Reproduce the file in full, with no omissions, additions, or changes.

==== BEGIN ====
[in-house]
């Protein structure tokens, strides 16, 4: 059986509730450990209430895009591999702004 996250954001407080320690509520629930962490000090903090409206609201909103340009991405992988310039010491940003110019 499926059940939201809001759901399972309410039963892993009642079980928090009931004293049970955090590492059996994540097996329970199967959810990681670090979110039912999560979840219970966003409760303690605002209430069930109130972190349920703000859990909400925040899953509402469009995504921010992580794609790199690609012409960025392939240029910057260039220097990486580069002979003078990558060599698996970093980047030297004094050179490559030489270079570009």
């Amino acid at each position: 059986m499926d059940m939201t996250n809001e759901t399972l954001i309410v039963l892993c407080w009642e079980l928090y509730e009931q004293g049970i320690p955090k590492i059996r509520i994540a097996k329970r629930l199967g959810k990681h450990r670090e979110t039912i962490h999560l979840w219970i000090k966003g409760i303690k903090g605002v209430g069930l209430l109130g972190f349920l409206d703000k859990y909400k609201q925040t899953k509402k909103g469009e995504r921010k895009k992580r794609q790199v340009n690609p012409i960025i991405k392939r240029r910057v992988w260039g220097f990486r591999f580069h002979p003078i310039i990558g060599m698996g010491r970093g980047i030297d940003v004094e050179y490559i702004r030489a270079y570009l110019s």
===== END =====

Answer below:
[in-house]
């Protein structure tokens, strides 16, 4: 059986509730450990209430895009591999702004 996250954001407080320690509520629930962490000090903090409206609201909103340009991405992988310039010491940003110019 499926059940939201809001759901399972309410039963892993009642079980928090009931004293049970955090590492059996994540097996329970199967959810990681670090979110039912999560979840219970966003409760303690605002209430069930109130972190349920703000859990909400925040899953509402469009995504921010992580794609790199690609012409960025392939240029910057260039220097990486580069002979003078990558060599698996970093980047030297004094050179490559030489270079570009």
């Amino acid at each position: 059986m499926d059940m939201t996250n809001e759901t399972l954001i309410v039963l892993c407080w009642e079980l928090y509730e009931q004293g049970i320690p955090k590492i059996r509520i994540a097996k329970r629930l199967g959810k990681h450990r670090e979110t039912i962490h999560l979840w219970i000090k966003g409760i303690k903090g605002v209430g069930l209430l109130g972190f349920l409206d703000k859990y909400k609201q925040t899953k509402k909103g469009e995504r921010k895009k992580r794609q790199v340009n690609p012409i960025i991405k392939r240029r910057v992988w260039g220097f990486r591999f580069h002979p003078i310039i990558g060599m698996g010491r970093g980047i030297d940003v004094e050179y490559i702004r030489a270079y570009l110019s």